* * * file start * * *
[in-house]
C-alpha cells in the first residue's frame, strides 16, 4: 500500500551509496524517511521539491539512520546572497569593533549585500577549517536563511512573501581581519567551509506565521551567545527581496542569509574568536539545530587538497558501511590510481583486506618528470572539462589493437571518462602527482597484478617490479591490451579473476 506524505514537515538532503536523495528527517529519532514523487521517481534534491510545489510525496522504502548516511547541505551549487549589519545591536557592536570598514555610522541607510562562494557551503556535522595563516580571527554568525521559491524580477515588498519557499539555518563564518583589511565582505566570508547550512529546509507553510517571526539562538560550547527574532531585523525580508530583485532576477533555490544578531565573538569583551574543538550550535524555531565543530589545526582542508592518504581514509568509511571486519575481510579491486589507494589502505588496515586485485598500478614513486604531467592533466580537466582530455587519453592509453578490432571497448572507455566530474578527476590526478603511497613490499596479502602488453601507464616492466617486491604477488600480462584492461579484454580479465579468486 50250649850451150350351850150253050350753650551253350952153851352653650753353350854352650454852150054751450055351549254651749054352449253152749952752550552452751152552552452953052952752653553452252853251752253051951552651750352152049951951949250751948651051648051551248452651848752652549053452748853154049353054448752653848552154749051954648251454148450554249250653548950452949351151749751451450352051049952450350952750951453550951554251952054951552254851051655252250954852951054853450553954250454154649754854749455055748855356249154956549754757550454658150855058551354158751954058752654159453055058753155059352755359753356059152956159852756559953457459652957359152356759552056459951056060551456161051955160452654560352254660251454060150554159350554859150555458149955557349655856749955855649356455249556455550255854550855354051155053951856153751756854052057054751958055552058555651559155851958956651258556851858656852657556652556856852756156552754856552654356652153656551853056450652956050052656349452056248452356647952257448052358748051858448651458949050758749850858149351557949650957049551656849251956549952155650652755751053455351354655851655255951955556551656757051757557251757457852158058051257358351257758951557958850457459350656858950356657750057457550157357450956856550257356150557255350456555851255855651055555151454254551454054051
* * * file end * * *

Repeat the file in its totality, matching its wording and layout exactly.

[in-house]
C-alpha cells in the first residue's frame, strides 16, 4: 500500500551509496524517511521539491539512520546572497569593533549585500577549517536563511512573501581581519567551509506565521551567545527581496542569509574568536539545530587538497558501511590510481583486506618528470572539462589493437571518462602527482597484478617490479591490451579473476 506524505514537515538532503536523495528527517529519532514523487521517481534534491510545489510525496522504502548516511547541505551549487549589519545591536557592536570598514555610522541607510562562494557551503556535522595563516580571527554568525521559491524580477515588498519557499539555518563564518583589511565582505566570508547550512529546509507553510517571526539562538560550547527574532531585523525580508530583485532576477533555490544578531565573538569583551574543538550550535524555531565543530589545526582542508592518504581514509568509511571486519575481510579491486589507494589502505588496515586485485598500478614513486604531467592533466580537466582530455587519453592509453578490432571497448572507455566530474578527476590526478603511497613490499596479502602488453601507464616492466617486491604477488600480462584492461579484454580479465579468486 50250649850451150350351850150253050350753650551253350952153851352653650753353350854352650454852150054751450055351549254651749054352449253152749952752550552452751152552552452953052952752653553452252853251752253051951552651750352152049951951949250751948651051648051551248452651848752652549053452748853154049353054448752653848552154749051954648251454148450554249250653548950452949351151749751451450352051049952450350952750951453550951554251952054951552254851051655252250954852951054853450553954250454154649754854749455055748855356249154956549754757550454658150855058551354158751954058752654159453055058753155059352755359753356059152956159852756559953457459652957359152356759552056459951056060551456161051955160452654560352254660251454060150554159350554859150555458149955557349655856749955855649356455249556455550255854550855354051155053951856153751756854052057054751958055552058555651559155851958956651258556851858656852657556652556856852756156552754856552654356652153656551853056450652956050052656349452056248452356647952257448052358748051858448651458949050758749850858149351557949650957049551656849251956549952155650652755751053455351354655851655255951955556551656757051757557251757457852158058051257358351257758951557958850457459350656858950356657750057457550157357450956856550257356150557255350456555851255855651055555151454254551454054051